A Second Journey: Freezing Fridays and Saint Andrews Saturday

Friday was our day off for the week. I got up late (like 9:30!) and spent the day exploring Airdrie a bit with some of my team mates. We went to the grocery store, and had lunch at Greggs. Greg’s is a wonderful land of beautiful breads and flakey pastries. There is this incredible British invention called the “pasty” which involves a flakey pastry outside with a meat or other savory filling. Think pigs in the blanket, but completely enclosed, much more delicious inside, and puffier pastry. It’s also incredibly cheap, which suits we college kids on the mission team just fine. They also have a variety of sweet breads, so I got myself a chocolate donut in honor of national donut day back home in the states. Greg’s is always a good choice… always.
Anyway, we then wondered about the town, stopping in on a charity shop (thrift store), music store, and pet shop. I got to play a rosewood whistle, which was gorgeous, and tried to play a low D tin whistle, but discovered my hands are much too small. I could just barely manage a low G, but I’m afraid anything lower might be beyond my whistling capabilities. I also troubled the shop owner to tune one of his violins for me, and I tried to remember how to play that instrument, as it’s been probably years now since I’v touched my viola.
My favorite part was the pet store. My intention was to pop in to see if there was something I could get to bring back to Oleta, but I found myself spending 20 minutes petting the shop owner’s giant, fluffy, and awfully sweet bernese mountain dog. He nearly pushed me over he as leaning on me so, and I definitely just wanted to stay there and hug him all day. I did explain to the owner that I was going through serious dog withdrawal, and thankfully he understood. He even offered to get me a chair so that I could sit there and pet him all day. I’m not going to lie, I was legitimately tempted to take him up on it, but I restrained myself. Eventually, I managed to pull myself away, and actually took a look at the things on the shelves. The selection wasn’t vast, but there was a collection of collars, so I purchased a red tartan collar for Oleta. I wasn’t sure of the size, but the owner gave me his address and number, and said he would send a different size for free if it turned out not to fit when I got home. I think it will fit just fine, but that was very kind of him.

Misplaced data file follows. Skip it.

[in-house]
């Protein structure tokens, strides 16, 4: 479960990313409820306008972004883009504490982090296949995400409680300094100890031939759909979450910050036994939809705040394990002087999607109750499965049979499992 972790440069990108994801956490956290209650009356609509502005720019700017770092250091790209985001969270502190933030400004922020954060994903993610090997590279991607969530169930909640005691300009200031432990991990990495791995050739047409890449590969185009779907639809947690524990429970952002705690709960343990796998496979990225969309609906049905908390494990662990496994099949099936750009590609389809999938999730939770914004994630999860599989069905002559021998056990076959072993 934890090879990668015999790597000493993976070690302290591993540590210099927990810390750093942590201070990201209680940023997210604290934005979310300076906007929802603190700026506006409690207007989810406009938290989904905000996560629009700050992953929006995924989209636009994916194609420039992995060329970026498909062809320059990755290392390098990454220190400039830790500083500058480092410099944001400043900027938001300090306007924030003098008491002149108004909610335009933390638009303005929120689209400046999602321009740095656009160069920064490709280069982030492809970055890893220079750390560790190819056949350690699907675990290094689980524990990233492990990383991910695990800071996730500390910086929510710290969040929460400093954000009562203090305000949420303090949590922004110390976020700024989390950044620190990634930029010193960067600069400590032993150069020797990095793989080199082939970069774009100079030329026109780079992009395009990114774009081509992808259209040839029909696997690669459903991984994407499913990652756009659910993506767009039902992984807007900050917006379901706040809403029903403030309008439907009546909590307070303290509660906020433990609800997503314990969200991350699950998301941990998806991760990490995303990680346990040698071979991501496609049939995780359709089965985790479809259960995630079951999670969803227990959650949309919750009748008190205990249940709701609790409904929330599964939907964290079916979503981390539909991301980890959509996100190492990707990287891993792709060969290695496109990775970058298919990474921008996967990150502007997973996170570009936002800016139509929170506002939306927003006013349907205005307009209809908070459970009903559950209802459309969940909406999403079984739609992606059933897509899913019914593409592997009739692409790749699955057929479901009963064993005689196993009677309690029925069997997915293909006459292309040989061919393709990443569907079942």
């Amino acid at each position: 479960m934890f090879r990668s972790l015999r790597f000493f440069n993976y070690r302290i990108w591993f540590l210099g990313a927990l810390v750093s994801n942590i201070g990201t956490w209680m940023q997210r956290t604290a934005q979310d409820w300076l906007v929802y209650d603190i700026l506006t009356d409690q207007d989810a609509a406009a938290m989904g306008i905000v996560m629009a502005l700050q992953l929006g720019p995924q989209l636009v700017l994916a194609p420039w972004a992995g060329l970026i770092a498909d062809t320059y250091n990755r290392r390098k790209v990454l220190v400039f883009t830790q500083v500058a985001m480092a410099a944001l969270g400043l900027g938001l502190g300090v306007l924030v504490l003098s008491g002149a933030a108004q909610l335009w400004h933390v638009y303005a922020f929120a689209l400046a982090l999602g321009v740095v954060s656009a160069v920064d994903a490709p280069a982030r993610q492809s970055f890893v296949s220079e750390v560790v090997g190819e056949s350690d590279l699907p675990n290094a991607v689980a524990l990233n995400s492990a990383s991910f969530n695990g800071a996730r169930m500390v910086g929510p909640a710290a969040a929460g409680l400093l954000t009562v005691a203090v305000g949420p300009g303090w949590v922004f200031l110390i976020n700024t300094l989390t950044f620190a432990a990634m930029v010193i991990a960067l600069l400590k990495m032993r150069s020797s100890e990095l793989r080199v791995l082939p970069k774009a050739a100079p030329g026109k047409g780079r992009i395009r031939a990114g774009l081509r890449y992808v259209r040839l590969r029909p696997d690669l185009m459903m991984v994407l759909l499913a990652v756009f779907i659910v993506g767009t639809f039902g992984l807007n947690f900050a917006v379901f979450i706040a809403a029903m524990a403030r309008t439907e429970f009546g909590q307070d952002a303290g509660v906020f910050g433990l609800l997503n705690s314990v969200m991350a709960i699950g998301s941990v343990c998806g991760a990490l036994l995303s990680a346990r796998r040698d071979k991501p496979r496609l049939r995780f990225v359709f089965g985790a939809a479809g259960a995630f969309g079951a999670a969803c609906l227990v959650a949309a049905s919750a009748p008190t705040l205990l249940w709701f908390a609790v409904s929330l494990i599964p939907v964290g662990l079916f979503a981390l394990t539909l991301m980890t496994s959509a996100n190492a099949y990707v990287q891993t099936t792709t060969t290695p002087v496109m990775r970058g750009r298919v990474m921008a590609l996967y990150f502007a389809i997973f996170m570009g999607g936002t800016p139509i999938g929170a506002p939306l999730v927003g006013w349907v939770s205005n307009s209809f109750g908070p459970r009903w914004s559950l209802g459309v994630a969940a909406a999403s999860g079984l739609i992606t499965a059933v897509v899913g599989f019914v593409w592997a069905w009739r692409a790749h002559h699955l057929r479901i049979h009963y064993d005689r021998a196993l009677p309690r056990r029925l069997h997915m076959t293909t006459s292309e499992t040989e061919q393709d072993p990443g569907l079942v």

In the evening, a couple from the Airdrie church drove the team and some of the CY (youth group) to the final Edinburgh mission night. Peter discussed the elder brother from the story of the prodigal son, and tied all three of the characters together. He emphasized the elder brother’s pride, his hatred toward his younger brother, and the disrespect, even disdain he shows his father. His attitude drives a rift between himself and his family members, and we do not know whether he responds to his father’s plea for him to humble himself and return to the celebration for his younger brother’s salvation. We do know that if the elder brother were to repent and return to the family, the celebration surely would increase ten fold.
The service was followed up by tea, coffee, and biscuits (as usual in Edinburgh), until the team and CY headed back to the van. On the way back, we stopped at the Firth of Fourth for a walk on the beach, though Emma L and I mostly clung to each other and shivered, as it was absolutely freezing!